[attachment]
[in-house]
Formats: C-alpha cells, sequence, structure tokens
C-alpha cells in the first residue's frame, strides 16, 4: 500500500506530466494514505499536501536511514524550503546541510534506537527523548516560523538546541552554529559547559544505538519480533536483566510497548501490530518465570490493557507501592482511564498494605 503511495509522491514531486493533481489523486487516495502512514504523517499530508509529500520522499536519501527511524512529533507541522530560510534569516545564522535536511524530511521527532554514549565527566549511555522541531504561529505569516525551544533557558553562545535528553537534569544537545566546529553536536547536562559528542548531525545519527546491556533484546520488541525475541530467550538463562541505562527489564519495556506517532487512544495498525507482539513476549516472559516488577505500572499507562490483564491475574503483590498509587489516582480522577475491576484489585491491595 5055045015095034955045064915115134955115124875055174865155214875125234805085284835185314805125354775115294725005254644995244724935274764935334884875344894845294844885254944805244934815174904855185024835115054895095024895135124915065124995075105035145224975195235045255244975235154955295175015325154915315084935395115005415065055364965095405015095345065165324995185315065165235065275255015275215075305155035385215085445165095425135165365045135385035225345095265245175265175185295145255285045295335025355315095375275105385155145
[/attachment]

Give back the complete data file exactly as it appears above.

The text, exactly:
[in-house]
Formats: C-alpha cells, sequence, structure tokens
C-alpha cells in the first residue's frame, strides 16, 4: 500500500506530466494514505499536501536511514524550503546541510534506537527523548516560523538546541552554529559547559544505538519480533536483566510497548501490530518465570490493557507501592482511564498494605 503511495509522491514531486493533481489523486487516495502512514504523517499530508509529500520522499536519501527511524512529533507541522530560510534569516545564522535536511524530511521527532554514549565527566549511555522541531504561529505569516525551544533557558553562545535528553537534569544537545566546529553536536547536562559528542548531525545519527546491556533484546520488541525475541530467550538463562541505562527489564519495556506517532487512544495498525507482539513476549516472559516488577505500572499507562490483564491475574503483590498509587489516582480522577475491576484489585491491595 5055045015095034955045064915115134955115124875055174865155214875125234805085284835185314805125354775115294725005254644995244724935274764935334884875344894845294844885254944805244934815174904855185024835115054895095024895135124915065124995075105035145224975195235045255244975235154955295175015325154915315084935395115005415065055364965095405015095345065165324995185315065165235065275255015275215075305155035385215085445165095425135165365045135385035225345095265245175265175185295145255285045295335025355315095375275105385155145